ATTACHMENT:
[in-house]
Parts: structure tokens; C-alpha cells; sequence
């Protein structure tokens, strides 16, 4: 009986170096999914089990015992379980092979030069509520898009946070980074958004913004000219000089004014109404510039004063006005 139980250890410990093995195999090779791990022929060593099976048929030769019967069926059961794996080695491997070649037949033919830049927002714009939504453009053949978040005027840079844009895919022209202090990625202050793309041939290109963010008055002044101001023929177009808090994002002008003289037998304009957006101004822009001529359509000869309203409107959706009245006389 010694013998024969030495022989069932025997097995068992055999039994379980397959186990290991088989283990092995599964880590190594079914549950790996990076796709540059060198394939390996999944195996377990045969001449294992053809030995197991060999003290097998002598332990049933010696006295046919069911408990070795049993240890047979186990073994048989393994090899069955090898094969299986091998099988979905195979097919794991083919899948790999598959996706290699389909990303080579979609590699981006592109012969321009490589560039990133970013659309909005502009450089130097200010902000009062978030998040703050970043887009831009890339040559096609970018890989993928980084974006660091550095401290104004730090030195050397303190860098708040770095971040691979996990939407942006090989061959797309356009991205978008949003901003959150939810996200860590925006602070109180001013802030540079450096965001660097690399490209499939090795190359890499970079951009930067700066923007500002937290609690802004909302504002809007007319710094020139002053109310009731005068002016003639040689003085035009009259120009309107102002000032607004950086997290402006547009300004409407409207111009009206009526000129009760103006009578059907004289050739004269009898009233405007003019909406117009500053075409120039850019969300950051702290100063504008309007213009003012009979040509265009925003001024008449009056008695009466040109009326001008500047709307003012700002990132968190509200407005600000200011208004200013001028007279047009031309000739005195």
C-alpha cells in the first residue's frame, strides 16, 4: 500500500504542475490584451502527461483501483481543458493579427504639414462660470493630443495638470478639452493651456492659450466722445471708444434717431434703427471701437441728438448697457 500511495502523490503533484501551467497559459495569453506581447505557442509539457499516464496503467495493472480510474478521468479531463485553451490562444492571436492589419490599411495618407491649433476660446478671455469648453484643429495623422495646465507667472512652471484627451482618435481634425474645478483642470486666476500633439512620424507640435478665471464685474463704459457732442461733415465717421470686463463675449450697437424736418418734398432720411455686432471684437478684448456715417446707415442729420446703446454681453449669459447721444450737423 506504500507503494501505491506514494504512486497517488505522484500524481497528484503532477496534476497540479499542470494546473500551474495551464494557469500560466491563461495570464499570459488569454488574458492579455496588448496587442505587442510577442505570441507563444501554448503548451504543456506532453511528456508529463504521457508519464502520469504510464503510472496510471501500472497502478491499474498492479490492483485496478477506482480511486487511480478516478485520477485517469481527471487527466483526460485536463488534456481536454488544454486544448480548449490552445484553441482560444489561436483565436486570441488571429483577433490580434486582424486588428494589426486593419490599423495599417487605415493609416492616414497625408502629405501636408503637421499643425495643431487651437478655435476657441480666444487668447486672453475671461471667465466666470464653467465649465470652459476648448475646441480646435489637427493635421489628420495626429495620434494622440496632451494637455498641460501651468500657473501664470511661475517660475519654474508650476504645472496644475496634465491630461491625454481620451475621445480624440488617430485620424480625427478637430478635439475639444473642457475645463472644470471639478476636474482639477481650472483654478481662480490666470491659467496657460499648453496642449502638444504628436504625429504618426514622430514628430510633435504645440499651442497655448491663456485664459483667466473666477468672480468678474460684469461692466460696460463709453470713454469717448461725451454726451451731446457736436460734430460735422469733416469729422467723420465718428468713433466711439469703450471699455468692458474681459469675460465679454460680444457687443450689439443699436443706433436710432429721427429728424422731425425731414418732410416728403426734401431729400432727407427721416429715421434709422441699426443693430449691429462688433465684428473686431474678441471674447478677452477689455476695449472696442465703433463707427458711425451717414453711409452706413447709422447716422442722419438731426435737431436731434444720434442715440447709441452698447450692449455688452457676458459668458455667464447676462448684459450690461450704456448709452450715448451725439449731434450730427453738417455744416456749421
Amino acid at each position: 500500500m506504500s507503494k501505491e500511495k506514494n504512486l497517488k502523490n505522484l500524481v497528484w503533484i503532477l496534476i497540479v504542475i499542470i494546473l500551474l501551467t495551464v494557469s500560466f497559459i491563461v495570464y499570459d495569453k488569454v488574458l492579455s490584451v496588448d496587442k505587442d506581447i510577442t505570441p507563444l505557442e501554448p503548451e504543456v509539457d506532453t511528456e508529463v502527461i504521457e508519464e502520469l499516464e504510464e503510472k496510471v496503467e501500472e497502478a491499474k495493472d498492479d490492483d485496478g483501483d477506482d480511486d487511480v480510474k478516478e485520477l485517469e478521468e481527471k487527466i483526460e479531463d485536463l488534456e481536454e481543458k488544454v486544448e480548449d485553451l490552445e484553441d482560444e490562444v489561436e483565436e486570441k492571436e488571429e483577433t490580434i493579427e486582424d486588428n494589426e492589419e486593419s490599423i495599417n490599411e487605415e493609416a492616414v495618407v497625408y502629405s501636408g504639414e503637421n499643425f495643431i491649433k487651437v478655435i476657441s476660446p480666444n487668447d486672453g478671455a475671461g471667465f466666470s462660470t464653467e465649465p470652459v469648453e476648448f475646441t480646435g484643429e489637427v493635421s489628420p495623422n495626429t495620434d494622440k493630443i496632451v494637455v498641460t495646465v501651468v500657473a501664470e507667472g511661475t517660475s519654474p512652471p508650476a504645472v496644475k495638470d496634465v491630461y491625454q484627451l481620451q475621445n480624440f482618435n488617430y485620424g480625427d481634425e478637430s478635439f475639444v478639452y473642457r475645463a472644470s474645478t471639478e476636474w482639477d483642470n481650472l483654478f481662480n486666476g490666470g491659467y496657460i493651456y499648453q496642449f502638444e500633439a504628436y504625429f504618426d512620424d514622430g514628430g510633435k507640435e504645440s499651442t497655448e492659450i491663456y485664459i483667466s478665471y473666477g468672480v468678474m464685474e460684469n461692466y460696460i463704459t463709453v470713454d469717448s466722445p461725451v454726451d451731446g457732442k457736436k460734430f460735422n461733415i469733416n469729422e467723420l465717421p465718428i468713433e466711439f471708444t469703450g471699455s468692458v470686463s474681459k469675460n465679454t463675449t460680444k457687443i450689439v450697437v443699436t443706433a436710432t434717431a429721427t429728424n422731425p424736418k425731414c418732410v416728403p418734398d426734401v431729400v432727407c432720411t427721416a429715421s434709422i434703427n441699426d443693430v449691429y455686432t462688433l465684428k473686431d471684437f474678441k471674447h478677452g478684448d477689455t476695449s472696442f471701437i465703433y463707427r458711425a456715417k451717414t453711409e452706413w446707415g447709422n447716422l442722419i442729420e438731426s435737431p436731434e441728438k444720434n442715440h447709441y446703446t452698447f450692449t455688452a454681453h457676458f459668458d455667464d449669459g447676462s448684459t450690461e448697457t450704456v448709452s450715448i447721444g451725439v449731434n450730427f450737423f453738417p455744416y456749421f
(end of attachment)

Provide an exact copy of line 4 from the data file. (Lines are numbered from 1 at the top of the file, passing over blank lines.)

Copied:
C-alpha cells in the first residue's frame, strides 16, 4: 500500500504542475490584451502527461483501483481543458493579427504639414462660470493630443495638470478639452493651456492659450466722445471708444434717431434703427471701437441728438448697457 500511495502523490503533484501551467497559459495569453506581447505557442509539457499516464496503467495493472480510474478521468479531463485553451490562444492571436492589419490599411495618407491649433476660446478671455469648453484643429495623422495646465507667472512652471484627451482618435481634425474645478483642470486666476500633439512620424507640435478665471464685474463704459457732442461733415465717421470686463463675449450697437424736418418734398432720411455686432471684437478684448456715417446707415442729420446703446454681453449669459447721444450737423 506504500507503494501505491506514494504512486497517488505522484500524481497528484503532477496534476497540479499542470494546473500551474495551464494557469500560466491563461495570464499570459488569454488574458492579455496588448496587442505587442510577442505570441507563444501554448503548451504543456506532453511528456508529463504521457508519464502520469504510464503510472496510471501500472497502478491499474498492479490492483485496478477506482480511486487511480478516478485520477485517469481527471487527466483526460485536463488534456481536454488544454486544448480548449490552445484553441482560444489561436483565436486570441488571429483577433490580434486582424486588428494589426486593419490599423495599417487605415493609416492616414497625408502629405501636408503637421499643425495643431487651437478655435476657441480666444487668447486672453475671461471667465466666470464653467465649465470652459476648448475646441480646435489637427493635421489628420495626429495620434494622440496632451494637455498641460501651468500657473501664470511661475517660475519654474508650476504645472496644475496634465491630461491625454481620451475621445480624440488617430485620424480625427478637430478635439475639444473642457475645463472644470471639478476636474482639477481650472483654478481662480490666470491659467496657460499648453496642449502638444504628436504625429504618426514622430514628430510633435504645440499651442497655448491663456485664459483667466473666477468672480468678474460684469461692466460696460463709453470713454469717448461725451454726451451731446457736436460734430460735422469733416469729422467723420465718428468713433466711439469703450471699455468692458474681459469675460465679454460680444457687443450689439443699436443706433436710432429721427429728424422731425425731414418732410416728403426734401431729400432727407427721416429715421434709422441699426443693430449691429462688433465684428473686431474678441471674447478677452477689455476695449472696442465703433463707427458711425451717414453711409452706413447709422447716422442722419438731426435737431436731434444720434442715440447709441452698447450692449455688452457676458459668458455667464447676462448684459450690461450704456448709452450715448451725439449731434450730427453738417455744416456749421